First Confession, First Communion, Confirmation ~ and Pictures!


These are great and momentous days for the young people! It is up to us to instill in their hearts just how great they are!

First Confession is practiced and sins are talked about. And when the great day arrives, and the sins are washed from the soul of the little person, we celebrate by letting them choose any ice cream on the menu at our local restaurant….hot fudge sundae, banana split… it doesn’t matter. It is a great day!

First Communion should be approached as the best day of your children’s lives! Because it is! Much studying is done to know all the Catechism questions before being quizzed by Father. Much to-do is made getting the prettiest dress for the little girl and the crisp and dapper suit for the little boy.

And when the great day comes….Mom and Dad, brothers, sisters, Grandpa, Grandma, cousins and friends are present as Our Lord Jesus in the Holy Eucharist is consumed for the first time by our little loved one!

And then…we feast!

Zaelie is ready!

Last-minute photo with Mom!

Juliette is ready, too!

They are both very excited!

After the First Communion Mass, Father explains to the children about the Brown Scapular before they are enrolled.

They receive the Brown Scapular! What a grace-filled day!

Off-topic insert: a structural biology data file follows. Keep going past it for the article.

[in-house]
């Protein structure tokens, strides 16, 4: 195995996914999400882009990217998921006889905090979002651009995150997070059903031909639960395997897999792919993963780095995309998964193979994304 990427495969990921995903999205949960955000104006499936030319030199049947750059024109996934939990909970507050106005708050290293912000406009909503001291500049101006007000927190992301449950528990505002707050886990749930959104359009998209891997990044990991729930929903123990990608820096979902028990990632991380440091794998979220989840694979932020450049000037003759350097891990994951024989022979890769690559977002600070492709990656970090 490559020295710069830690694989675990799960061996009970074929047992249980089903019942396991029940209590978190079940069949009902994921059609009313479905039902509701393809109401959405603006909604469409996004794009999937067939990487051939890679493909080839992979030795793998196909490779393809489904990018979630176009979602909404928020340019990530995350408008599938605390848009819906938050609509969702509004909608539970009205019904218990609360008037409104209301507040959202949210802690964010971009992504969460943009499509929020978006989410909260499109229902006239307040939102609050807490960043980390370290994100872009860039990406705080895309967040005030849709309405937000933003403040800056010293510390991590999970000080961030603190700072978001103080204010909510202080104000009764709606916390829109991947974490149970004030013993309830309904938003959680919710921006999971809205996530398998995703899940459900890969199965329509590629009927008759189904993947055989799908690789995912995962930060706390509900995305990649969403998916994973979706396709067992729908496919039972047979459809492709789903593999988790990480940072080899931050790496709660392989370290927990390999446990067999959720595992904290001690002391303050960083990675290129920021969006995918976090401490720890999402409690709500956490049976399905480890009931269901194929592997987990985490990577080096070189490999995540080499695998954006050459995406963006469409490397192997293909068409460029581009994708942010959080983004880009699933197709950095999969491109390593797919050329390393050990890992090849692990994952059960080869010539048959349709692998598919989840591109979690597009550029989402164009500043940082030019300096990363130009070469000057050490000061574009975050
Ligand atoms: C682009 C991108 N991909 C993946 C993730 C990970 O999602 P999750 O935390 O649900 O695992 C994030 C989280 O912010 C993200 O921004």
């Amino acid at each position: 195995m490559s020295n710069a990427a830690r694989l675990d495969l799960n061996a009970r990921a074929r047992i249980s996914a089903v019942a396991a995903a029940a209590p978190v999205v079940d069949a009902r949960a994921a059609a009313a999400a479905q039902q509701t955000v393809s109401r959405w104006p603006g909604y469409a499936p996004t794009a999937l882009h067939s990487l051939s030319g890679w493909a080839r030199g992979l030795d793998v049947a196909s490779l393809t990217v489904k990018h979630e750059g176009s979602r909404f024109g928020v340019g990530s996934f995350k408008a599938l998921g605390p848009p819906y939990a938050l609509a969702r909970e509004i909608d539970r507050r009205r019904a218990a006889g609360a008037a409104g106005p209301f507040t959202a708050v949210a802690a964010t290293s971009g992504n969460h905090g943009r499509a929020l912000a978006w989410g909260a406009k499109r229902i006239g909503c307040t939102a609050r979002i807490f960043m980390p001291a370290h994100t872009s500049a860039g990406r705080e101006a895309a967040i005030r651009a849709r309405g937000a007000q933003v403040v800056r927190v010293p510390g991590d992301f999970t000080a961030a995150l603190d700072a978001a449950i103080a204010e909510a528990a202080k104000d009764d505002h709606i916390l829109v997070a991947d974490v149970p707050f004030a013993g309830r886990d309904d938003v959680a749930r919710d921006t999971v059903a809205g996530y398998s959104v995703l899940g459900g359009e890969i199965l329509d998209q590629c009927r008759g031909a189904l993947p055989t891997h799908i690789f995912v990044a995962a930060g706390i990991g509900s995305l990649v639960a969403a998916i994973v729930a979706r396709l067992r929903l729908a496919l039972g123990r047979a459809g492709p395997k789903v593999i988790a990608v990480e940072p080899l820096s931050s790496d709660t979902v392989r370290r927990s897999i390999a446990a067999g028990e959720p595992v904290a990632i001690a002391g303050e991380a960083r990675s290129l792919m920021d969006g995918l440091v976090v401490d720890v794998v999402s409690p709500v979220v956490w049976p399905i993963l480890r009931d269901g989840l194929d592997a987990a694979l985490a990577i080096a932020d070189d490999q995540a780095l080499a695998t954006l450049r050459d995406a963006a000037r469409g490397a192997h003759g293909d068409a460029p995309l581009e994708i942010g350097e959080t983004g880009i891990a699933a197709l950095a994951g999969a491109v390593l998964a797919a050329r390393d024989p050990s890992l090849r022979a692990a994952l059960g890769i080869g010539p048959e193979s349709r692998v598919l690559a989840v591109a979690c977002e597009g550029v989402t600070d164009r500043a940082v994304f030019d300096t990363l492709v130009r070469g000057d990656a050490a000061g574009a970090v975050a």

Group Photo!

Grandma congratulates Juliette. Annie gets in on it! 🙂

Gin and Juliette


Confirmation is made special by the studying and the feasting, too! The young men and women must know what it means to have the Holy Spirit come to them in this special way. They are now soldiers of Jesus Christ! It is no little thing!

Theresa and son, Brendan, confirmand.


Gin and son, Johnny, confirmand.


Colin, Z and son, Jacob, confirmand.

Z and Jacob

By Maria Von Trapp, Around the Year with the Trapp Family


Then there is first Confession. To turn such a day into a “holy day,” we parents should prepare ourselves for it by special study and much prayer in order to be able to give the child an even deeper understanding of what he is going to do when he kneels down and confesses—not to Father So-and-So, but to God Himself—all the wrongs that cloud his young conscience.